Periodization of Liturgy

NLM has a post up that includes bits of an interview with Msgr. Schmitz, vicar-general of the Institute of Christ the King Sovereign Priest–a traditionalist group in the Roman church committed to the use of the Tridentine Mass.

Here’s a snippet that struck me as interesting:

Some of the faithful, however, are alarmed by the popular revival of the Old Mass. “They argue that what the “neo-trads” refer to as “the Mass of always” is in fact the product of the Middle Ages, whereas the liturgies that emerged following the Second Vatican Council are connected with the older, patristic heritage of the third or fourth centuries.

“Very well,” Mgr Schmitz returns with a hint of frustration. “This distinction between historical periods is not a Catholic thing to do. I believe that the Holy Ghost is present in every age and in every period of the Church.

“To divide the history of salvation into little drawers that you yourself label with certain qualities is a very narrow view of the history of the Church. As a matter of fact, we are not medievalists, we are not concentrated on the third century or the 17th.” Very well, but what then can we make of the last 40 years of Catholic worship? Does the Novus Ordo not also belong to this organically evolving Church? “We don’t exclude anything,” Mgr Schmitz answers gently. “We simply want to open the window, so that the wind of tradition, the good Roman Catholic tradition, can blow through into what has often become a rather stale atmosphere.”

I agree with many things in the interview but my views on the liturgy and its history part ways from Msgr. Schmitz on the issue of distinguishing between historical periods. Rather, I’d contend that it is very important for our continued effective proclamation of the Gospel that we pay close attention to historical periods.

“Organic development” is mentioned here–whether that phrase began with Msgr. Schmitz or the interviewer I can’t tell (and haven’t had a chance to read the original article). Development necessarily means change over time. Furthermore, as I understand how the Holy Spirit works in the Church I believe that the Holy Spirit directs certain changes at certain times to respond to the needs that arise among God’s people at those times. IF this theological understanding is correct, then several things necessarily follow from it.

  1. Liturgy should not be static. A completely static liturgy is a liturgy that is not listening to the truths that the Spirit teaches. Don’t misread me, though–I’m no fan of liturgical change for the sake of change. Continuity is critically important because liturgy is a big part of the practical process of formation that inculturates us into being the people of God. Start messing around with that too much and you mess with our identity. Rather, change should happen slowly, deliberately, organically, with good order, and with much testing of the spirits.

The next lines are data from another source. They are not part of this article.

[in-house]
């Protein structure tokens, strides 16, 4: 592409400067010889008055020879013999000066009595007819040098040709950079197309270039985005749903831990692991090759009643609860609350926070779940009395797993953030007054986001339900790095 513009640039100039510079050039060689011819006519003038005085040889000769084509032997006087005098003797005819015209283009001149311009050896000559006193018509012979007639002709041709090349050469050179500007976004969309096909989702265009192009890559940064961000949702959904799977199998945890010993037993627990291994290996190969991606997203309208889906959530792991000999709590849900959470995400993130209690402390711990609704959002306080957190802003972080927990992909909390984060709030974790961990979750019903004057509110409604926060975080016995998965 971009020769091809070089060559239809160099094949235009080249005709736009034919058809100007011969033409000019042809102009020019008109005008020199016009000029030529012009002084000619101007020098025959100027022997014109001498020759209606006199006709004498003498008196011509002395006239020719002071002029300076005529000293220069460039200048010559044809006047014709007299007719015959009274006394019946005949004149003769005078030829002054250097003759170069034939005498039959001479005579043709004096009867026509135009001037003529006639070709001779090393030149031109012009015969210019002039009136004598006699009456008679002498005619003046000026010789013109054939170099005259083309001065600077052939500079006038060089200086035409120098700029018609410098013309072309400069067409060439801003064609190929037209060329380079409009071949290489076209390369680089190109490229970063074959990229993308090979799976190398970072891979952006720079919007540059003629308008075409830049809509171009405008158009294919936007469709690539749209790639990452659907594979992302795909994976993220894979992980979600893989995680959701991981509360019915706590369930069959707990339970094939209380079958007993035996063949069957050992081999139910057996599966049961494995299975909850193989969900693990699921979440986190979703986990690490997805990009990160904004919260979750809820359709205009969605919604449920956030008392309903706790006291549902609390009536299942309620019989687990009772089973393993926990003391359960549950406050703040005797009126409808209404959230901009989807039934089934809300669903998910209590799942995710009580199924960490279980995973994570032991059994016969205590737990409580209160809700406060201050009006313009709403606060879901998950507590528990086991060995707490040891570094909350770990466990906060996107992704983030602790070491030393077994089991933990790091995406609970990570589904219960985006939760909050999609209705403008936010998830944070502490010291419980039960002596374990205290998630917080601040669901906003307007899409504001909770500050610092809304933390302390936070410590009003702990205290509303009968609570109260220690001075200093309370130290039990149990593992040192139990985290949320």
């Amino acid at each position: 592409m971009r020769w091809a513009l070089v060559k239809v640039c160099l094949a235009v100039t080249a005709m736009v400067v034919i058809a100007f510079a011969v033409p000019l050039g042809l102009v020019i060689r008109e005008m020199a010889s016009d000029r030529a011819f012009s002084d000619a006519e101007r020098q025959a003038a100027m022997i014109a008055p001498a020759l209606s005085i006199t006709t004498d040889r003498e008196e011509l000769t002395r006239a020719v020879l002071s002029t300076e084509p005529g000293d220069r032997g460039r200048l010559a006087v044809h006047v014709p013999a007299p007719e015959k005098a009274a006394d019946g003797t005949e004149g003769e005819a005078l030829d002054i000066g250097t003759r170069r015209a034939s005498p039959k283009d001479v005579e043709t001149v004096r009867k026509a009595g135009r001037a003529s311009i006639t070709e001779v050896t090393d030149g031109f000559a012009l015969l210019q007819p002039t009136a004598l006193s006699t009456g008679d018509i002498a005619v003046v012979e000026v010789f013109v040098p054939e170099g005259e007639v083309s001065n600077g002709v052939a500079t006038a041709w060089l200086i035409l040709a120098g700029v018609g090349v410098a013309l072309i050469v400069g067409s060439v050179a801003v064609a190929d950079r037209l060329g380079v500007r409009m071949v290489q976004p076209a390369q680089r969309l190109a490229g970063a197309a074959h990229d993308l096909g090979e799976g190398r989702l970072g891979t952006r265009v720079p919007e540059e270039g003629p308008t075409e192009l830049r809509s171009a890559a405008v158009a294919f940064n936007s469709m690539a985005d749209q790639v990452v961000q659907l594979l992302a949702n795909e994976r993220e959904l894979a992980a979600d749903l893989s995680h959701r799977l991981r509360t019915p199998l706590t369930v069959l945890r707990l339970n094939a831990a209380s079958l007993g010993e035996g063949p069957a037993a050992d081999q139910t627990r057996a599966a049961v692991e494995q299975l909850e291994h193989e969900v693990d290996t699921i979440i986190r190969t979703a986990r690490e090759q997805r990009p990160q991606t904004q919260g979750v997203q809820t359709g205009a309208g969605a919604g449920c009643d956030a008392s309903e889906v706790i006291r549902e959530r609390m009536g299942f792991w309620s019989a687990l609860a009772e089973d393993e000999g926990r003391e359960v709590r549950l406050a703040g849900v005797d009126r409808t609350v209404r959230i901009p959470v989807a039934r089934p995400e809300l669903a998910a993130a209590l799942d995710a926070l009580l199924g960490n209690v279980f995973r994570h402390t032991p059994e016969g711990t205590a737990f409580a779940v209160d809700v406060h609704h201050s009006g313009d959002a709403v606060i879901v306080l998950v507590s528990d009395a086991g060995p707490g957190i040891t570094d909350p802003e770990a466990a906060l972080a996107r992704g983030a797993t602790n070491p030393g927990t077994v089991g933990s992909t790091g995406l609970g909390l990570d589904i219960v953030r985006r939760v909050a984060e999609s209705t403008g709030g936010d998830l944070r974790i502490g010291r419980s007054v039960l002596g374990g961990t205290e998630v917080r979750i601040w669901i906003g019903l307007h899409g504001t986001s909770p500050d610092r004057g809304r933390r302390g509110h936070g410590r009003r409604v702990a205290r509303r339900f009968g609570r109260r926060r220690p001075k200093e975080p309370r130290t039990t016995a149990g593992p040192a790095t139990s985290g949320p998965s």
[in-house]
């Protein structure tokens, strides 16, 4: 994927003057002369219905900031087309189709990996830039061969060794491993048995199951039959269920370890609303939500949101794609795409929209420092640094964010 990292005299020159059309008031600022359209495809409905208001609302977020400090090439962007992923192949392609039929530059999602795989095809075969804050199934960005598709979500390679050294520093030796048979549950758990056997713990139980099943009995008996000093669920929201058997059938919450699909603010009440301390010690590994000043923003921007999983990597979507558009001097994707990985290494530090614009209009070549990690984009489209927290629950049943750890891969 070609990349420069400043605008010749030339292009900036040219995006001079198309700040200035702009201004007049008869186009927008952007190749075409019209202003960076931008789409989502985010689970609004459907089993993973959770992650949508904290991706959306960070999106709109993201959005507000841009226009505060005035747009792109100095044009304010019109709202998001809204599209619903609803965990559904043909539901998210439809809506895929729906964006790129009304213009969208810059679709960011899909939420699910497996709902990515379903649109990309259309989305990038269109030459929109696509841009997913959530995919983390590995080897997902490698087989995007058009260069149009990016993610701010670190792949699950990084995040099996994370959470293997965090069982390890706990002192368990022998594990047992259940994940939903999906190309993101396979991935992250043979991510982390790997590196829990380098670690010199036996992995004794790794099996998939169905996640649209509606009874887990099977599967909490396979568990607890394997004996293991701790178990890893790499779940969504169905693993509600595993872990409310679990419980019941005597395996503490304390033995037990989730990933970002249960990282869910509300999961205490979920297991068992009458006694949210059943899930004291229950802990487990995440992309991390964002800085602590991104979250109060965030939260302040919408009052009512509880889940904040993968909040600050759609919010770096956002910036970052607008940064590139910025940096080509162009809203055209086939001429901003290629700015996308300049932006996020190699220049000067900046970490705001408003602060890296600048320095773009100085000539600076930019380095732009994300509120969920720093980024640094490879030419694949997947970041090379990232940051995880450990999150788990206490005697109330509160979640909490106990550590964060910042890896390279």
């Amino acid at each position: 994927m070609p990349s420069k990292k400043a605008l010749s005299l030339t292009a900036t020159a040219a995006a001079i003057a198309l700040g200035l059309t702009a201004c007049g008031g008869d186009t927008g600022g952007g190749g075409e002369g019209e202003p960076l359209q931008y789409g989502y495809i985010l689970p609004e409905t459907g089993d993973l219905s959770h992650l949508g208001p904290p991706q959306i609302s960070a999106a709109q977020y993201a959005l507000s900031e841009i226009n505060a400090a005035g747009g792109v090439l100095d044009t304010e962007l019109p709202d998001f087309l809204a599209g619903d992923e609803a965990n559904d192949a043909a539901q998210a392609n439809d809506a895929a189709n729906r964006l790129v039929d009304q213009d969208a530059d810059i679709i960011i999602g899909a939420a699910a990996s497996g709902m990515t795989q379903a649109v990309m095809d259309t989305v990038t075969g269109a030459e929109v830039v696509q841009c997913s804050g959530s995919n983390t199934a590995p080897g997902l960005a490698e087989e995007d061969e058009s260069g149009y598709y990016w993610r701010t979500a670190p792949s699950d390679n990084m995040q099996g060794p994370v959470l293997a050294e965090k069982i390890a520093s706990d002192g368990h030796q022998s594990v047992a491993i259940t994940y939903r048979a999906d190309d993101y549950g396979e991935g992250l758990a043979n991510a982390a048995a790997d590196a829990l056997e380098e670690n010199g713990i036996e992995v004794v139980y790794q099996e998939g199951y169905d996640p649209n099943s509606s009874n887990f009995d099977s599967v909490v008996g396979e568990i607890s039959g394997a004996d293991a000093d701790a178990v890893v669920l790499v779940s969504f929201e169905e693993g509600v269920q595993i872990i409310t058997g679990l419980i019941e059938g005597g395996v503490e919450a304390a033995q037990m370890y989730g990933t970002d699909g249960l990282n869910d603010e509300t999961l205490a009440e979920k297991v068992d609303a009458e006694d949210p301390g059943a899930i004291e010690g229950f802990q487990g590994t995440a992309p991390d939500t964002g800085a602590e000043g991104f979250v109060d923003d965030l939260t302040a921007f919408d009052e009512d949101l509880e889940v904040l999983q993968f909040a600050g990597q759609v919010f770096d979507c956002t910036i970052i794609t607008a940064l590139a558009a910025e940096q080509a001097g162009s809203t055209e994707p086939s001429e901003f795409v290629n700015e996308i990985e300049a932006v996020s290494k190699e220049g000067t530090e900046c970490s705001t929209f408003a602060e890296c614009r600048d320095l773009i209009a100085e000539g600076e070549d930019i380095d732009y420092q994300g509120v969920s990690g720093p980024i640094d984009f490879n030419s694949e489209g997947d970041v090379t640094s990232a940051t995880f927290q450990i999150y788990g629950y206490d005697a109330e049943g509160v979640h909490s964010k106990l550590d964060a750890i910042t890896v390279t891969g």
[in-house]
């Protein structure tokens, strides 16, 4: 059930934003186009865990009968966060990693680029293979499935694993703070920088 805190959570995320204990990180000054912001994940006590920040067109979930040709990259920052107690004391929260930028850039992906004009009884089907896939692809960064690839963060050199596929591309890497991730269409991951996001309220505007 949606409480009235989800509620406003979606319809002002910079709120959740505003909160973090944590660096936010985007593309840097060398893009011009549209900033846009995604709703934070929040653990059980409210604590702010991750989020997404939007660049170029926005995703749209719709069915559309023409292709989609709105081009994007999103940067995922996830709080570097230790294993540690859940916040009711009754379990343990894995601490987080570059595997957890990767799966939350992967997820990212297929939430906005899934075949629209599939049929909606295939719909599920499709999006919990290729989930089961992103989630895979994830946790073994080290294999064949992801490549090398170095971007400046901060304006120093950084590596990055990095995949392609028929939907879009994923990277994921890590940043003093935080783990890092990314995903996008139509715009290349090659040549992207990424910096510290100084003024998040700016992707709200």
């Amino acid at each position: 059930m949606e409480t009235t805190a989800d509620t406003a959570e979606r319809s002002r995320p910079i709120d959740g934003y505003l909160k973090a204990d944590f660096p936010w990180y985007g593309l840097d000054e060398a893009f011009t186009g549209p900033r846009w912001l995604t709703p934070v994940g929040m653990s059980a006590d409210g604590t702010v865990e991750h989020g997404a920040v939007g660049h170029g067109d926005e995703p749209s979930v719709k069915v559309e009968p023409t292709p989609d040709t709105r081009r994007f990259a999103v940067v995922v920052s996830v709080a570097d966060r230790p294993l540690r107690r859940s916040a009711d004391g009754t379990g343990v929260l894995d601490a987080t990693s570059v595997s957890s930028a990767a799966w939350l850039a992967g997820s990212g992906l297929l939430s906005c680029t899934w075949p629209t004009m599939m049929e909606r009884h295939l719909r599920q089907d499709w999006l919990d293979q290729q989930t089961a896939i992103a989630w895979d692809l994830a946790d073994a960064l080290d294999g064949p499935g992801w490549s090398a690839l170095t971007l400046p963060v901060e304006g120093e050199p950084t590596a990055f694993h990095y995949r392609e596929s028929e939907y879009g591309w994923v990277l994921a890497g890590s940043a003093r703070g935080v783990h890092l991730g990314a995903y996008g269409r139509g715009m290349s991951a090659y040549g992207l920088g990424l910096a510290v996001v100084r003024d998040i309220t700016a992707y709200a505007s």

2. Historical ages have certain corporate characters based on the events, people, etc. that molded them. As such, some are more alike than others. If the Spirit has taught the church through the liturgy in the past, then it behooves us to examine the epochs and consider what parts of our age are congruent with others. What are the spiritual vitalities and malaises of our age? How do they mirror those of other ages? How did the liturgies of those times and places speak the Gospel to curb the vices and encourage the virtues of the Church? Note that I’m not saying that we capitulate to the Spirit of this Age (or any age…) Rather, we observe how the Holy Spirit has interacted with the various spirits of the ages, sometimes moving in parallel, sometimes issuing sharp rebukes (and often doing both at the same time as well as a myriad other things…).
  3. One of the ways that the Spirit works is through the work that we do, carefully combing through the tradition to observe how the Spirit has worked in the past, then considering how these ways aid us in our current proclamation of the Gospel. The Spirit works in us as well as through impersonal forces. Thus, as people of liturgy–people who craft liturgies, yes, but more so as people who use and are formed by liturgy–we are called to the work of cooperation which can only happen with the triple spirits of openness to the Spirit, humility about our projects, and a passionate desire for the mutual up-building of the community.

So, as I see it, change is inevitable. But it should be deliberate, steeped in the tradition and open to who God is calling us to be–not merely our own frenzied changes or our capitulation to whatever fancies happen to be current.

We have to take historical periods seriously–because what is at stake is nothing less than the principle of Incarnation. An ahistorical understanding of the Church and its liturgies smacks of Docetism. The Spirit does not choose to encounter us in a vacuum but in the messy realities of our lives, of our ages, of our history and it is precisely there, then, that we must find the Spirit’s footprints to direct our ways.

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